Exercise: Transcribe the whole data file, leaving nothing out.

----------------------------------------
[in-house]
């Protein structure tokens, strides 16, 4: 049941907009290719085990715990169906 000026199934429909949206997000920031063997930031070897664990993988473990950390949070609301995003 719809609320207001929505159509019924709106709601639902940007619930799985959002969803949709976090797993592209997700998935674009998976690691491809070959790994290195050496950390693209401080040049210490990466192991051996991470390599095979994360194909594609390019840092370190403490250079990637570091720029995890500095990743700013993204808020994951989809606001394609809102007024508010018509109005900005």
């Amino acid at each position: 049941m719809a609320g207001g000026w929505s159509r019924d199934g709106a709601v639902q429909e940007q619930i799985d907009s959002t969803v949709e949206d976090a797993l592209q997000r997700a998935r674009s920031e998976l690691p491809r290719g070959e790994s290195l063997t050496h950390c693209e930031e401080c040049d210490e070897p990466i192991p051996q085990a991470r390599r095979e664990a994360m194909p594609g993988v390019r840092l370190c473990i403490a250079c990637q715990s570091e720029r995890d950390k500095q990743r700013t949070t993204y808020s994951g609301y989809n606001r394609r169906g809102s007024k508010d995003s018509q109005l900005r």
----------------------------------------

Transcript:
[in-house]
């Protein structure tokens, strides 16, 4: 049941907009290719085990715990169906 000026199934429909949206997000920031063997930031070897664990993988473990950390949070609301995003 719809609320207001929505159509019924709106709601639902940007619930799985959002969803949709976090797993592209997700998935674009998976690691491809070959790994290195050496950390693209401080040049210490990466192991051996991470390599095979994360194909594609390019840092370190403490250079990637570091720029995890500095990743700013993204808020994951989809606001394609809102007024508010018509109005900005």
């Amino acid at each position: 049941m719809a609320g207001g000026w929505s159509r019924d199934g709106a709601v639902q429909e940007q619930i799985d907009s959002t969803v949709e949206d976090a797993l592209q997000r997700a998935r674009s920031e998976l690691p491809r290719g070959e790994s290195l063997t050496h950390c693209e930031e401080c040049d210490e070897p990466i192991p051996q085990a991470r390599r095979e664990a994360m194909p594609g993988v390019r840092l370190c473990i403490a250079c990637q715990s570091e720029r995890d950390k500095q990743r700013t949070t993204y808020s994951g609301y989809n606001r394609r169906g809102s007024k508010d995003s018509q109005l900005r």